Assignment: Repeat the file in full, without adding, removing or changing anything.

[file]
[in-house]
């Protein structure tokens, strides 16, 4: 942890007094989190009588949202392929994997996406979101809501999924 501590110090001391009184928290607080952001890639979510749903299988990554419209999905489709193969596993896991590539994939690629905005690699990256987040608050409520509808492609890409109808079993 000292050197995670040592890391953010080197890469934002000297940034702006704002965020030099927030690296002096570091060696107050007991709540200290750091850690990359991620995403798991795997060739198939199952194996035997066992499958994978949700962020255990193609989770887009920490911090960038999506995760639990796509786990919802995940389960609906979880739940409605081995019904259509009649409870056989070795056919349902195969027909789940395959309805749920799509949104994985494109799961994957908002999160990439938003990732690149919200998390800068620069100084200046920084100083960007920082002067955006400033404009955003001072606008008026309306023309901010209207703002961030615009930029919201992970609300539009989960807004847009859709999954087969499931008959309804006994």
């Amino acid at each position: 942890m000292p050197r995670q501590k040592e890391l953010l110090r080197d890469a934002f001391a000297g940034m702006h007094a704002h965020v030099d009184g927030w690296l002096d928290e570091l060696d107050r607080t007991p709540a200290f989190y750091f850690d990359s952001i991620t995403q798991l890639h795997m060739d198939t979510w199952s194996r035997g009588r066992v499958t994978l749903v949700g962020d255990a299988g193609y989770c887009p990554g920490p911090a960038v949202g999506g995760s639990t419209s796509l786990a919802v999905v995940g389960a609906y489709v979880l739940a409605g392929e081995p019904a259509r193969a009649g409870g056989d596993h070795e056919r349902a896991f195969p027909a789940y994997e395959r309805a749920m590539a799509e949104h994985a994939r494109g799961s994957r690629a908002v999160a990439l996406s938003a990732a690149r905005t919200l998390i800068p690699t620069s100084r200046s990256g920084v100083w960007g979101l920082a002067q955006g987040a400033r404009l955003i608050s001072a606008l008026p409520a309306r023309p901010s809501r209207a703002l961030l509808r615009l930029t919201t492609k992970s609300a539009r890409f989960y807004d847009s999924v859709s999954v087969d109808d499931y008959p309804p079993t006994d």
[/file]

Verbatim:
[in-house]
């Protein structure tokens, strides 16, 4: 942890007094989190009588949202392929994997996406979101809501999924 501590110090001391009184928290607080952001890639979510749903299988990554419209999905489709193969596993896991590539994939690629905005690699990256987040608050409520509808492609890409109808079993 000292050197995670040592890391953010080197890469934002000297940034702006704002965020030099927030690296002096570091060696107050007991709540200290750091850690990359991620995403798991795997060739198939199952194996035997066992499958994978949700962020255990193609989770887009920490911090960038999506995760639990796509786990919802995940389960609906979880739940409605081995019904259509009649409870056989070795056919349902195969027909789940395959309805749920799509949104994985494109799961994957908002999160990439938003990732690149919200998390800068620069100084200046920084100083960007920082002067955006400033404009955003001072606008008026309306023309901010209207703002961030615009930029919201992970609300539009989960807004847009859709999954087969499931008959309804006994």
């Amino acid at each position: 942890m000292p050197r995670q501590k040592e890391l953010l110090r080197d890469a934002f001391a000297g940034m702006h007094a704002h965020v030099d009184g927030w690296l002096d928290e570091l060696d107050r607080t007991p709540a200290f989190y750091f850690d990359s952001i991620t995403q798991l890639h795997m060739d198939t979510w199952s194996r035997g009588r066992v499958t994978l749903v949700g962020d255990a299988g193609y989770c887009p990554g920490p911090a960038v949202g999506g995760s639990t419209s796509l786990a919802v999905v995940g389960a609906y489709v979880l739940a409605g392929e081995p019904a259509r193969a009649g409870g056989d596993h070795e056919r349902a896991f195969p027909a789940y994997e395959r309805a749920m590539a799509e949104h994985a994939r494109g799961s994957r690629a908002v999160a990439l996406s938003a990732a690149r905005t919200l998390i800068p690699t620069s100084r200046s990256g920084v100083w960007g979101l920082a002067q955006g987040a400033r404009l955003i608050s001072a606008l008026p409520a309306r023309p901010s809501r209207a703002l961030l509808r615009l930029t919201t492609k992970s609300a539009r890409f989960y807004d847009s999924v859709s999954v087969d109808d499931y008959p309804p079993t006994d």